University of Sussex
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Unpacking cultural orientations: representations of the person and the self

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posted on 2023-06-08, 15:03 authored by Ellinor Owe
This thesis aims to disentangle the concept of culture; more specifically it identifies different facets of cultural orientations. It looks at how cultural and national groups differ on these dimensions and their impact on individuals and societies. It is argued that we need a more nuanced and multifaceted understanding of culture that goes beyond focusing on values. Chapter 1 discusses definitions of culture and identifies three significant facets of culture—values, beliefs and constructions of the self. It is noted that research into the latter two facets is far less developed. Chapter 2 outlines research into cross-cultural variation in beliefs, more specifically beliefs about personhood, and notes that little is known about beliefs that define individualism-collectivism (I-C). Chapter 3 reviews self-construal theory and highlights a range of remaining issues which point to the need to explore self-construals further. Chapter 4 provides a methodological overview of the research. Chapter 5 reports results from two large-scale cross-cultural questionnaire studies and presents the construct, and a measure, of contextualism, referring to beliefs about the importance of the context in understanding people. Contextualism is shown to be a facet of cultural collectivism and a predictor of national variation in ingroup favouritism, trust and corruption. Chapter 6 presents a new seven-dimensional model of self-construals, which can be organised into three higher-order dimensions at the cultural level of analysis: self-differentiation, other-focus and self-containment. Variation in self-differentiation is shown to be best explained by differences in I-C, other-focus by differences in national wealth and self-containment by religious heritage. Based on a smaller study in four nations, Chapter 7 investigates the seven self-construal dimensions at the individual level and tests how they differentially predict outcomes related to socio-emotional adjustment. Chapter 8 summarises the findings and discusses implications and directions for future research.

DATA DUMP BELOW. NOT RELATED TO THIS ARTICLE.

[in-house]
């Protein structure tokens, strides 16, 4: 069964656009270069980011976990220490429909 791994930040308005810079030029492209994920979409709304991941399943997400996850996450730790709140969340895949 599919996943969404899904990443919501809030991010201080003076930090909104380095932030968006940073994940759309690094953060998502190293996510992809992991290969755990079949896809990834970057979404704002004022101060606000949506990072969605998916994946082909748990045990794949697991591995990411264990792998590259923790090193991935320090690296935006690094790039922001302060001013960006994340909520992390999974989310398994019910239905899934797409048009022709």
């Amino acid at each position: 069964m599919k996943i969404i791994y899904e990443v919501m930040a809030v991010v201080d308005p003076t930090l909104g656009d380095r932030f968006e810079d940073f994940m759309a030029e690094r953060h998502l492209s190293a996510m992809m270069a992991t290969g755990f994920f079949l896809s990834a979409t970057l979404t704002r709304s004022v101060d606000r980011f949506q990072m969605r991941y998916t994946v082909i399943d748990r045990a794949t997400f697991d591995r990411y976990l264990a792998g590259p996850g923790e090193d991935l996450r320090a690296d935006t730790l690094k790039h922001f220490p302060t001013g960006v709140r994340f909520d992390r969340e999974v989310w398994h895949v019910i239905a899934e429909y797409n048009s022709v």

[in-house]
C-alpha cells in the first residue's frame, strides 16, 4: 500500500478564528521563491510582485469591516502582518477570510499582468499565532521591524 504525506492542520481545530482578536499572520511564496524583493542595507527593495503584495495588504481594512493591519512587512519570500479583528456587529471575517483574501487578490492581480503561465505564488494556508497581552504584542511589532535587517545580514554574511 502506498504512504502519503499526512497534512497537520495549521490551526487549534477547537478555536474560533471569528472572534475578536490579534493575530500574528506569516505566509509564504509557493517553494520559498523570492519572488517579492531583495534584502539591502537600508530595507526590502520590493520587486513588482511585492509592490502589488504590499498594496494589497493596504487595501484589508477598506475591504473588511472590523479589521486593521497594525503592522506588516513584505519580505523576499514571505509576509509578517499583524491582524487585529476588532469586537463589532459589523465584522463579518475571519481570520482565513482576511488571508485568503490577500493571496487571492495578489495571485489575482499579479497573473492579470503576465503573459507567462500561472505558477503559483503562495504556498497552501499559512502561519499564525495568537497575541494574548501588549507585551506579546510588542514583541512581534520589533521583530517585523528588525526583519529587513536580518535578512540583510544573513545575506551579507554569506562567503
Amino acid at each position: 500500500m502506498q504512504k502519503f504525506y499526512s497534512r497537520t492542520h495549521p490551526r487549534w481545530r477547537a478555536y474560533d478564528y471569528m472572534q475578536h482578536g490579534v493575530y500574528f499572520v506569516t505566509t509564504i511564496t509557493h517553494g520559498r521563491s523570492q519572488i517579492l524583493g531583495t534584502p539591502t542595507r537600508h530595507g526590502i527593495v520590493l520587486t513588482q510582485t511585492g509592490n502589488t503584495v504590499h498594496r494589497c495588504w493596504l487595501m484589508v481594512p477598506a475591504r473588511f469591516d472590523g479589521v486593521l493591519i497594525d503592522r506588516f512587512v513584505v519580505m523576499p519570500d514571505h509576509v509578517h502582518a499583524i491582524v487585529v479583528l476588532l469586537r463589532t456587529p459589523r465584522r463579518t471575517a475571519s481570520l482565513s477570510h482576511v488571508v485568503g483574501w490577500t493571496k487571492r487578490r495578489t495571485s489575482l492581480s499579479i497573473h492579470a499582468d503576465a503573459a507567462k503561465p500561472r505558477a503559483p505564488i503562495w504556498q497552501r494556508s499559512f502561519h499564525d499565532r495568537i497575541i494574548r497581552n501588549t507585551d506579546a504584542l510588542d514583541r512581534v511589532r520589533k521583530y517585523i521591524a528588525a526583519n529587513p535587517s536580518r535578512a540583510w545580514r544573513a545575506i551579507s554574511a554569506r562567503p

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  • doctoral

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  • eng


University of Sussex

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